Surely, the job was not to hide and erase the listed building, but to make it shine. However, most of the buildings designed to surround the Power Station are taller that its brick structure. Building Design adds:

“This scale of overdevelopment has been forced on the power station because of some bad deals made by a series of owners needing to recoup massive investments.”

The buildings are so close together that Circus West Village residents will easily be able to chat with their front neighbours from the luxury flats of the Power Station, through their balconies!

Last but not least, there might be a feature of the 21st century, where people no longer have an expectation of privacy (as Facebook boss Mark Zuckerberg once said). The buildings ressemble a giant fish tank where you don’t need to go to Instagram or Youtube to binge intimate life, you only look at the façade of apartments.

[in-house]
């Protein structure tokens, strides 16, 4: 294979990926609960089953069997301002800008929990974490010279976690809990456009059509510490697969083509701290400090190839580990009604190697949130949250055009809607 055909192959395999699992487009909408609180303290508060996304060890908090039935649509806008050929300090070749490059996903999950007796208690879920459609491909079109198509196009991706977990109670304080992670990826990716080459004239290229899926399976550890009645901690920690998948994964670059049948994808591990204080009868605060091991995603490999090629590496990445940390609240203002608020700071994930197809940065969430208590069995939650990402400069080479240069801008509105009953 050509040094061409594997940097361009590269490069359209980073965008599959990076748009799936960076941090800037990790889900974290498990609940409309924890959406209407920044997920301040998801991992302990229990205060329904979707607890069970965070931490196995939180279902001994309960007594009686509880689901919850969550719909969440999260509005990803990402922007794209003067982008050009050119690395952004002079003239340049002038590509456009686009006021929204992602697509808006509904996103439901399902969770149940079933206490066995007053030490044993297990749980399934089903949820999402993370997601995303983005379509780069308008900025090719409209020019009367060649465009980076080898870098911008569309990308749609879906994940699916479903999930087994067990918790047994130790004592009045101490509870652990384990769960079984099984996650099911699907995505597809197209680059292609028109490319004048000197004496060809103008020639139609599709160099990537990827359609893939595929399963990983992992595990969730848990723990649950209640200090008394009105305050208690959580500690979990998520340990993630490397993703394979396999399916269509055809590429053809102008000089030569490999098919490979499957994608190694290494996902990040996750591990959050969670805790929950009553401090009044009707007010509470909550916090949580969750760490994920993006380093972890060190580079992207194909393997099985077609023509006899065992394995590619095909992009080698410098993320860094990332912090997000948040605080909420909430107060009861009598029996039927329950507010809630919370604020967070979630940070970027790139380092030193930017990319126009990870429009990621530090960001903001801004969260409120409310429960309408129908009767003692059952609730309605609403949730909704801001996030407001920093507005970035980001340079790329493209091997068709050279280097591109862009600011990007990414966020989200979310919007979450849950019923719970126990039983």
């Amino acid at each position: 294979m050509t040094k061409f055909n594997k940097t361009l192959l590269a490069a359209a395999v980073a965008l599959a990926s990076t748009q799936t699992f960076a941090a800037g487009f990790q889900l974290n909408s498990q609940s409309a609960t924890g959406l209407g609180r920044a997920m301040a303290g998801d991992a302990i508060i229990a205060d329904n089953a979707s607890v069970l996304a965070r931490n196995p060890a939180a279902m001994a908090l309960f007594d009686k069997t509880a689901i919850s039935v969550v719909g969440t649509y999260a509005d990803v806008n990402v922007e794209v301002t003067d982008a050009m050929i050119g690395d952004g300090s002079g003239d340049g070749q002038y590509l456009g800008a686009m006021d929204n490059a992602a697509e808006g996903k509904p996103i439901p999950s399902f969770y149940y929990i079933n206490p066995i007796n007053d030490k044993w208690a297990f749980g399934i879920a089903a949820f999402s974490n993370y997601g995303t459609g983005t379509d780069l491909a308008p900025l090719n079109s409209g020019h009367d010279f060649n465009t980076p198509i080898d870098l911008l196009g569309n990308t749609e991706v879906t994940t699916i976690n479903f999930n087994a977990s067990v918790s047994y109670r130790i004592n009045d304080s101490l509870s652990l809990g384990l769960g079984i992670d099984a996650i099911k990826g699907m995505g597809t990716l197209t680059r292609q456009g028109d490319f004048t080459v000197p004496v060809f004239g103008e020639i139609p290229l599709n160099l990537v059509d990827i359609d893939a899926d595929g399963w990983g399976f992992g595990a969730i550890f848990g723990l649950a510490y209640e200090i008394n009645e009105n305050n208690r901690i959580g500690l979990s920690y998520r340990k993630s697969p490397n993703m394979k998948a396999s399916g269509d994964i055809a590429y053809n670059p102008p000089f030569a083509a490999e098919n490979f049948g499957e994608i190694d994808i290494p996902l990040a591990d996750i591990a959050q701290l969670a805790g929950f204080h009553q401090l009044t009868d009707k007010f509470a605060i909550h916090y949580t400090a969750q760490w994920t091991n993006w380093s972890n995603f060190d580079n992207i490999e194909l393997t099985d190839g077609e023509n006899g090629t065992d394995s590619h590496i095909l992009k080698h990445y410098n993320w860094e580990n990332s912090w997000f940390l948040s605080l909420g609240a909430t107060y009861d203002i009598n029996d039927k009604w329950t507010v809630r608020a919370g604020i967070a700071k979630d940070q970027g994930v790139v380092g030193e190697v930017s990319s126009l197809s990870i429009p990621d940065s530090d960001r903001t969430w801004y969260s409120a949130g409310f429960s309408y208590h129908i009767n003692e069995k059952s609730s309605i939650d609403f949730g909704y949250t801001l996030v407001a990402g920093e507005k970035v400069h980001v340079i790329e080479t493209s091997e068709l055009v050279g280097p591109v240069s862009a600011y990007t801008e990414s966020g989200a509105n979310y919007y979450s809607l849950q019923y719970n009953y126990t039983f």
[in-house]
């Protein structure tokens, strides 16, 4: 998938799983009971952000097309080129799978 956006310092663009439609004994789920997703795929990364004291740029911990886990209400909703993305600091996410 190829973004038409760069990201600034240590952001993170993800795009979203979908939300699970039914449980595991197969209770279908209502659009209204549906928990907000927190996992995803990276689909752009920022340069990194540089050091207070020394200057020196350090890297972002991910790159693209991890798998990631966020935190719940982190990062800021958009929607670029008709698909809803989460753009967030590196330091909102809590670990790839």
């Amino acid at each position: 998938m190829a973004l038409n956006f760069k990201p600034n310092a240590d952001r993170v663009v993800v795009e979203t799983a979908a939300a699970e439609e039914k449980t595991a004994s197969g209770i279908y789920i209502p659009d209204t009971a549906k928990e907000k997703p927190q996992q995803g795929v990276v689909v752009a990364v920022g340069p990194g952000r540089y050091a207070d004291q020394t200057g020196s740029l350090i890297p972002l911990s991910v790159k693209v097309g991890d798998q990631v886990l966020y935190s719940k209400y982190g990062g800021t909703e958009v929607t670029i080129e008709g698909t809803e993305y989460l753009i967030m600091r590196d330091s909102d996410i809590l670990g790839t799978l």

The controversy about this development

The architects were allowed to add three glazed floors on top of the old brick structure. Private apartments are located on the upper floors of the structures as well as on the former power rooms on both sides of the building.

All new upper floors consist of extreme-luxurious apartments on one or two levels, with as many as four bedrooms, most with their own private terraces, roof gardens, or both.

This 3-bedrooms on top of the Battersea Power Station is currently advertised more than £9 million.

If you have a lower budget however, you might be able to afford a studio flat for about £800,000.